Journal of Solar Energy

Journal of Solar Energy / 2014 / Article

Research Article | Open Access

Volume 2014 |Article ID 476123 | https://doi.org/10.1155/2014/476123

N. Muhunthan, Om Pal Singh, M. K. Thakur, P. Karthikeyan, Dinesh Singh, M. Saravanan, V. N. Singh, "Interfacial Properties of CZTS Thin Film Solar Cell", Journal of Solar Energy, vol. 2014, Article ID 476123, 8 pages, 2014. https://doi.org/10.1155/2014/476123

Interfacial Properties of CZTS Thin Film Solar Cell

Academic Editor: Paulo Fernandes
Received16 Sep 2014
Revised10 Nov 2014
Accepted10 Nov 2014
Published26 Nov 2014

Abstract

Cu-deficient CZTS (copper zinc tin sulfide) thin films were grown on soda lime as well as molybdenum coated soda lime glass by reactive cosputtering. Polycrystalline CZTS film with kesterite structure was produced by annealing it at 500°C in Ar atmosphere. These films were characterized for compositional, structural, surface morphological, optical, and transport properties using energy dispersive X-ray analysis, glancing incidence X-ray diffraction, Raman spectroscopy, scanning electron microscopy, atomic force microscopy, UV-Vis spectroscopy, and Hall effect measurement. A CZTS solar cell device having conversion efficiency of ~0.11% has been made by depositing CdS, ZnO, ITO, and Al layers over the CZTS thin film deposited on Mo coated soda lime glass. The series resistance of the device was very high. The interfacial properties of device were characterized by cross-sectional SEM and cross-sectional HRTEM.

1. Introduction

The optical and electronic properties of CZTS make it a suitable absorber layer for thin film photovoltaic. CZTS made from earth abundant and nontoxic elements is an ideal candidate to replace Cu(In,Ga)Se2 (CIGS) and CdTe which face material scarcity and toxicity issues for large scale production of solar cells. Therefore, thin film CZTS solar cell has received great attention in recent years [15]. CZTS is reported to have a band gap between 1.40 to 1.50 eV [15] and a band edge absorption coefficient above 104 cm−1 which makes it highly attractive as a single junction solar cell material. Efficiency up to 8.4% and 12.6% have been achieved for CZTS [6] and Cu2ZnSn(S,Se)4 (CZTS,Se) [7] solar cells, respectively. Efficiency of nearly 6.2% has been achieved using cosputtering of Cu, ZnS, and SnS target in Ar atmosphere [8]. In the case of CIGS and CdTe thin film solar cells, the best efficiency reported is ~21.7% [9] and 20.4% [10], respectively. The CZTS thin film solar cell device property is affected by the presence of phase impurities like Cu2S, Cu2SnS3, ZnS, SnS, and so on and poor quality of interfaces [1114]. The open circuit voltage of the device which depends on the career generation and recombination process is controlled by the presence of defects [1518]. The poor interfacial properties also affect the performance of the device [19, 20].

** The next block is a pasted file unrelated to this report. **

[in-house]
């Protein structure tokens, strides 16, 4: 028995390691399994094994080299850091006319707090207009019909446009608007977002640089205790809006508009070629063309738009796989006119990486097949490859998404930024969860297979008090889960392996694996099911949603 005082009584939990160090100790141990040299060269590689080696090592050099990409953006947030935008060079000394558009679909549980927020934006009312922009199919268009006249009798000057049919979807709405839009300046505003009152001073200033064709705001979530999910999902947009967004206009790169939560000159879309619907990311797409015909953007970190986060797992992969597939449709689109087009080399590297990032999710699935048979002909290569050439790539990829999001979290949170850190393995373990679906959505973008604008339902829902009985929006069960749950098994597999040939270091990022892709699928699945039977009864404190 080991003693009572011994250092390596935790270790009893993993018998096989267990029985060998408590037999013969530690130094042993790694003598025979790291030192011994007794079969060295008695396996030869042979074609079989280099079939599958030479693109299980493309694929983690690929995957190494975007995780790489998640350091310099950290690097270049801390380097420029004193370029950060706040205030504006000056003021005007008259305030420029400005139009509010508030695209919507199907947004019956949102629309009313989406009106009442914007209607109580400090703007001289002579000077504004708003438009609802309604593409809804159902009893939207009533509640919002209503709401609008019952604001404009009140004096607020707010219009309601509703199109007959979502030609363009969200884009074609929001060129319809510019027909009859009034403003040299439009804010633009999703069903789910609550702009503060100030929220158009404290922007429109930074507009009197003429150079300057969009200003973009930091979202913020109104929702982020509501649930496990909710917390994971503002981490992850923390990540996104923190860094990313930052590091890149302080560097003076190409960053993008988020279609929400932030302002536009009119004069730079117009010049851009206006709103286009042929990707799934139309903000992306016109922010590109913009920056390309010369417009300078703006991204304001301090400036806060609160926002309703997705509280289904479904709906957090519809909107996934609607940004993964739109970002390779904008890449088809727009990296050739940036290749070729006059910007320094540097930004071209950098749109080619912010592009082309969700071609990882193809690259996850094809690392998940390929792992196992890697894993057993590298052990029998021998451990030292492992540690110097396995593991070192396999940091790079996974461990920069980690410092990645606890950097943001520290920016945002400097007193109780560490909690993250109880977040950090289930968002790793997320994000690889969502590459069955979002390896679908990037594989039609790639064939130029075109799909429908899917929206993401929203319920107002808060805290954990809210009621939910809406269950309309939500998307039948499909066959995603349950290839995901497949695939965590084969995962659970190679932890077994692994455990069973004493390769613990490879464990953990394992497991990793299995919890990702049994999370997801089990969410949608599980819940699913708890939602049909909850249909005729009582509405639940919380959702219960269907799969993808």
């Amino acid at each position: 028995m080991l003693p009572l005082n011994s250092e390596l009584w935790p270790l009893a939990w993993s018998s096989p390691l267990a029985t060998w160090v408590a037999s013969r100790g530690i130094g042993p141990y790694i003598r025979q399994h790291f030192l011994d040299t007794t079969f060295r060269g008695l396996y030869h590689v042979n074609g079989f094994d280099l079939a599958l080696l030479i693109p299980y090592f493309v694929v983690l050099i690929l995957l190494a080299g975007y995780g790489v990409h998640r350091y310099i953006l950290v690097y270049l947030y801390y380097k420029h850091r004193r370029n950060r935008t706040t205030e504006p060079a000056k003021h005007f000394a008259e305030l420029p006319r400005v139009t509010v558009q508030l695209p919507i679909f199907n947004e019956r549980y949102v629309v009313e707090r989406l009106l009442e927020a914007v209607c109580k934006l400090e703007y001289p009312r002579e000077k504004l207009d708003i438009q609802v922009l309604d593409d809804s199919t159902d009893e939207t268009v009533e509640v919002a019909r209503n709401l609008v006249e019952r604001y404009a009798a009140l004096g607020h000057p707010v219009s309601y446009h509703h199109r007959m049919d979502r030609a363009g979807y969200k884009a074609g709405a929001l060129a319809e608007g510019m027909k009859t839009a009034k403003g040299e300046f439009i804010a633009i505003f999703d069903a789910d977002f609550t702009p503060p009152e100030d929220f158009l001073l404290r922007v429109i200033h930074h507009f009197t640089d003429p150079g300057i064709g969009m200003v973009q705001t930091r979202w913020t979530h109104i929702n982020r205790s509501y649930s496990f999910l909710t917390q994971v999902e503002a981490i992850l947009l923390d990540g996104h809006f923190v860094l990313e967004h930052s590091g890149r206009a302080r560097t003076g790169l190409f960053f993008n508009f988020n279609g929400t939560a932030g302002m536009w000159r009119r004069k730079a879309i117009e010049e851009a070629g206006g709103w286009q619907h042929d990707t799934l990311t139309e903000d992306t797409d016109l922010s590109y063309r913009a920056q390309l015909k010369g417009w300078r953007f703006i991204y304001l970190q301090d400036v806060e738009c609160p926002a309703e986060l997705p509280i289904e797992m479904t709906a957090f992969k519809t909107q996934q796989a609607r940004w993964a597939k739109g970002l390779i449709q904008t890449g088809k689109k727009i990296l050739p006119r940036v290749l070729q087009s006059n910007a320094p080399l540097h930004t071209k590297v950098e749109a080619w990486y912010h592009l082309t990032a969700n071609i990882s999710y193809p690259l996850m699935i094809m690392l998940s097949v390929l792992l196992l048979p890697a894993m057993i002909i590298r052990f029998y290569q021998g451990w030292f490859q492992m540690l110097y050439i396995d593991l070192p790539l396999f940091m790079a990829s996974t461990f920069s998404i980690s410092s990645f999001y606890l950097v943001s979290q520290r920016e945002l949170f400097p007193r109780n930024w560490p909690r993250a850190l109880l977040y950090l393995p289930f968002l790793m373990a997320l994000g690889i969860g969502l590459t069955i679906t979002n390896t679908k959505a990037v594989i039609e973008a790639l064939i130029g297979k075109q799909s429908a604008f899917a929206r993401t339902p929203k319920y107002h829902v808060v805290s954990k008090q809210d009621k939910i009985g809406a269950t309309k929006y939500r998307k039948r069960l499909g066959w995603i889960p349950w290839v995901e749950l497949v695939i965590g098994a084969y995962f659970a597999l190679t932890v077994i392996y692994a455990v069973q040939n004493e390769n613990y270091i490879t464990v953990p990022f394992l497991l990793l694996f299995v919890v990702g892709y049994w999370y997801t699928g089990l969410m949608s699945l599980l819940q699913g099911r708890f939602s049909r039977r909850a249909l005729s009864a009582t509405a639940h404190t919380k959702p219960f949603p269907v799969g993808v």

Generally, two-step process is used for the deposition of CZTS thin film (metallic film deposition and then sulfurization). In the two-step process, during sulfurization, the film surface becomes rough which may hinder the formation of proper junction when n-type CdS is coated over it and also there is loss of Sn due to high temperature processing. Thus, process conditions like annealing time and temperature need to be optimized. A small variation in time, temperature, and thickness of films may lead to the formation of secondary or tertiary phases. The samples deposited by reactive cosputtering process shall have smoother surface. There are only three reports on the deposition of CZTS thin films by reactive cosputtering. In one study, Liu et al. have deposited CZTS thin film by reactive cosputtering and have reported only the structural, optical, and electrical properties of the film [21]. In another study, Li et al. have shown a device efficiency of 3.37%. Apart from deposition of CZTS thin film, by reactive cosputtering (with 50% H2S), all the other layers were deposited at NREL [22]. They have studied the current conduction in the device using the scanning probe microscopy technique. In the third reported study, Scragg et al. have reported the efficiency of 4.6% for a CZTS solar cell device made by reactive cosputtering with and both appearing to be limited by interface recombination [23]. Thus, there is a need to understand the interfaces of the device. In the present study, through cross-sectional HRTEM and SEM studies, it has been shown that the device efficiency of CZTS thin film solar cell deposited by reactive cosputtering is marred by the poor adhesion of the film and the poor quality of the interfaces. If the quality of interfaces can be controlled, then the devices quality can be improved. Also, in the thin film based solar cell as all layers are very thin, there is a chance of material from one layer diffusing into the other and thus affecting the device life. Thus, the device needs to be insulated properly and needs to be carefully protected. Therefore, the present study shall be a stepping stone in realizing CZTS device with higher efficiency.

The CZTS thin film made by reactive cosputtering of Cu, Zn, and Sn targets in the presence of H2S gas on the soda lime glass was characterized for its compositional, structural, morphological, optical, and electrical transport properties. The device made by depositing other layers, like CdS, i-ZnO, ITO, and Al layers, was characterized thoroughly using the cross-sectional SEM and HRTEM analyses and it has been shown that in order to improve the quality of the device, it is essential to improve the interfaces.

2. Experiments

2.1. Film Deposition

For CZTS film deposition, Cu was sputtered using DC power of 38.5 W and simultaneously Sn and Zn were sputtered using RF power of 65 W and 100 W, respectively. All the three targets were reactively cosputtered in the presence of [H2S (15%) + Ar (85%)] gas. The thickness of individual elements can be controlled by controlling the power. All the targets were either 99.99% or more pure. Substrate was kept at 120°C and was rotated at 10 rpm for uniform deposition. Deposition was carried out for 1 h and the thickness of the obtained film was 780 nm (confirmed by Stylus profiler, cross-sectional SEM, and HRTEM imaging).